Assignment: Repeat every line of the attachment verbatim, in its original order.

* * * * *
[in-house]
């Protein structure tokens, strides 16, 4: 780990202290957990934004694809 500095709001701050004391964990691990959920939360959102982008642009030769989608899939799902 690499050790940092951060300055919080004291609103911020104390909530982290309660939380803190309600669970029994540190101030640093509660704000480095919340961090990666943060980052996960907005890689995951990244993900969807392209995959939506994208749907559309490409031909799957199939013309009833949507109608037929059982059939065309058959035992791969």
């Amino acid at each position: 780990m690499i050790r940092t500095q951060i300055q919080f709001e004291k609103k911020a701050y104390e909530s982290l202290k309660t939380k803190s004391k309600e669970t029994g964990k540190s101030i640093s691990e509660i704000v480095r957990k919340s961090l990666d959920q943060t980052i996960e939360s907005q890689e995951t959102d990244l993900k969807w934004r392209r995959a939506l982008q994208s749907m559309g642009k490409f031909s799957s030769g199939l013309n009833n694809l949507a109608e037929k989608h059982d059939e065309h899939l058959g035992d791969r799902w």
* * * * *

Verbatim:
[in-house]
């Protein structure tokens, strides 16, 4: 780990202290957990934004694809 500095709001701050004391964990691990959920939360959102982008642009030769989608899939799902 690499050790940092951060300055919080004291609103911020104390909530982290309660939380803190309600669970029994540190101030640093509660704000480095919340961090990666943060980052996960907005890689995951990244993900969807392209995959939506994208749907559309490409031909799957199939013309009833949507109608037929059982059939065309058959035992791969």
């Amino acid at each position: 780990m690499i050790r940092t500095q951060i300055q919080f709001e004291k609103k911020a701050y104390e909530s982290l202290k309660t939380k803190s004391k309600e669970t029994g964990k540190s101030i640093s691990e509660i704000v480095r957990k919340s961090l990666d959920q943060t980052i996960e939360s907005q890689e995951t959102d990244l993900k969807w934004r392209r995959a939506l982008q994208s749907m559309g642009k490409f031909s799957s030769g199939l013309n009833n694809l949507a109608e037929k989608h059982d059939e065309h899939l058959g035992d791969r799902w």